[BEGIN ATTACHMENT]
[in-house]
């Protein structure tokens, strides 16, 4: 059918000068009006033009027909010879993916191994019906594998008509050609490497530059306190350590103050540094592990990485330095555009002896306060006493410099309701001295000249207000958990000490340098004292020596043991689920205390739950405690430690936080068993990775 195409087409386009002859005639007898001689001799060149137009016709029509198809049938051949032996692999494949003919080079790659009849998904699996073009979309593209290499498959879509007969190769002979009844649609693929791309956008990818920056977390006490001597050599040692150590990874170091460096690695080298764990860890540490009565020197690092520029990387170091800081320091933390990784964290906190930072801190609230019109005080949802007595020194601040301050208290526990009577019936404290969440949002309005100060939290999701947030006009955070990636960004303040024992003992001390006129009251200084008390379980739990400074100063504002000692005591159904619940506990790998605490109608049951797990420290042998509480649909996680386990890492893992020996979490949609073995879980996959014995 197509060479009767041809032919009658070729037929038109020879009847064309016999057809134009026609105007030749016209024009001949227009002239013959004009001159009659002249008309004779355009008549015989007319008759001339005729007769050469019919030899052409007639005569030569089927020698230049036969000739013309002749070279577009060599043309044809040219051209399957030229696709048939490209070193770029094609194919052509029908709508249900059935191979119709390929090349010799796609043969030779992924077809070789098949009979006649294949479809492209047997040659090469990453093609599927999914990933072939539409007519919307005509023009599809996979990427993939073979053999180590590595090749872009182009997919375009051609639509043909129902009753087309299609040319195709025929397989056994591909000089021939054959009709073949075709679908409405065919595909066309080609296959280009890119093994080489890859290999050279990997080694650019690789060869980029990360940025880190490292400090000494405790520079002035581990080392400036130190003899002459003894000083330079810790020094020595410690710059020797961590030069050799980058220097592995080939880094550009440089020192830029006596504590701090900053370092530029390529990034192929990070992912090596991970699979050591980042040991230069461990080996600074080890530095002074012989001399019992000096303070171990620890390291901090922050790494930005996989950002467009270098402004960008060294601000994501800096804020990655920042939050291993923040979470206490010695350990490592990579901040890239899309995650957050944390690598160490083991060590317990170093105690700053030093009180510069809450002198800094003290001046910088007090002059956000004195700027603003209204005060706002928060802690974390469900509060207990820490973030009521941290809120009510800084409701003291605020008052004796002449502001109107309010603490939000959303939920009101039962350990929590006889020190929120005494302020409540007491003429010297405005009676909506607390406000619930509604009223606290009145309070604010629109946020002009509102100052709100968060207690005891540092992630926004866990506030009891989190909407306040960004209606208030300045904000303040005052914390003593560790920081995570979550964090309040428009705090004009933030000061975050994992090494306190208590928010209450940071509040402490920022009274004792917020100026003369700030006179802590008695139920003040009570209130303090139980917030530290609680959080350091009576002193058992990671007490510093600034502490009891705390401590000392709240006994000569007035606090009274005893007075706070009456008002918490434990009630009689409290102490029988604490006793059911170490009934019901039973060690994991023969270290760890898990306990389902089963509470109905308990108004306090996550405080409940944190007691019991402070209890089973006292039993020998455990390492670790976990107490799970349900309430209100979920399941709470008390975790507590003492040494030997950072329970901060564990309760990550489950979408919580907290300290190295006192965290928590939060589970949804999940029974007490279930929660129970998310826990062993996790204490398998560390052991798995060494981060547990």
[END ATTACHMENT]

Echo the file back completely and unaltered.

[in-house]
């Protein structure tokens, strides 16, 4: 059918000068009006033009027909010879993916191994019906594998008509050609490497530059306190350590103050540094592990990485330095555009002896306060006493410099309701001295000249207000958990000490340098004292020596043991689920205390739950405690430690936080068993990775 195409087409386009002859005639007898001689001799060149137009016709029509198809049938051949032996692999494949003919080079790659009849998904699996073009979309593209290499498959879509007969190769002979009844649609693929791309956008990818920056977390006490001597050599040692150590990874170091460096690695080298764990860890540490009565020197690092520029990387170091800081320091933390990784964290906190930072801190609230019109005080949802007595020194601040301050208290526990009577019936404290969440949002309005100060939290999701947030006009955070990636960004303040024992003992001390006129009251200084008390379980739990400074100063504002000692005591159904619940506990790998605490109608049951797990420290042998509480649909996680386990890492893992020996979490949609073995879980996959014995 197509060479009767041809032919009658070729037929038109020879009847064309016999057809134009026609105007030749016209024009001949227009002239013959004009001159009659002249008309004779355009008549015989007319008759001339005729007769050469019919030899052409007639005569030569089927020698230049036969000739013309002749070279577009060599043309044809040219051209399957030229696709048939490209070193770029094609194919052509029908709508249900059935191979119709390929090349010799796609043969030779992924077809070789098949009979006649294949479809492209047997040659090469990453093609599927999914990933072939539409007519919307005509023009599809996979990427993939073979053999180590590595090749872009182009997919375009051609639509043909129902009753087309299609040319195709025929397989056994591909000089021939054959009709073949075709679908409405065919595909066309080609296959280009890119093994080489890859290999050279990997080694650019690789060869980029990360940025880190490292400090000494405790520079002035581990080392400036130190003899002459003894000083330079810790020094020595410690710059020797961590030069050799980058220097592995080939880094550009440089020192830029006596504590701090900053370092530029390529990034192929990070992912090596991970699979050591980042040991230069461990080996600074080890530095002074012989001399019992000096303070171990620890390291901090922050790494930005996989950002467009270098402004960008060294601000994501800096804020990655920042939050291993923040979470206490010695350990490592990579901040890239899309995650957050944390690598160490083991060590317990170093105690700053030093009180510069809450002198800094003290001046910088007090002059956000004195700027603003209204005060706002928060802690974390469900509060207990820490973030009521941290809120009510800084409701003291605020008052004796002449502001109107309010603490939000959303939920009101039962350990929590006889020190929120005494302020409540007491003429010297405005009676909506607390406000619930509604009223606290009145309070604010629109946020002009509102100052709100968060207690005891540092992630926004866990506030009891989190909407306040960004209606208030300045904000303040005052914390003593560790920081995570979550964090309040428009705090004009933030000061975050994992090494306190208590928010209450940071509040402490920022009274004792917020100026003369700030006179802590008695139920003040009570209130303090139980917030530290609680959080350091009576002193058992990671007490510093600034502490009891705390401590000392709240006994000569007035606090009274005893007075706070009456008002918490434990009630009689409290102490029988604490006793059911170490009934019901039973060690994991023969270290760890898990306990389902089963509470109905308990108004306090996550405080409940944190007691019991402070209890089973006292039993020998455990390492670790976990107490799970349900309430209100979920399941709470008390975790507590003492040494030997950072329970901060564990309760990550489950979408919580907290300290190295006192965290928590939060589970949804999940029974007490279930929660129970998310826990062993996790204490398998560390052991798995060494981060547990």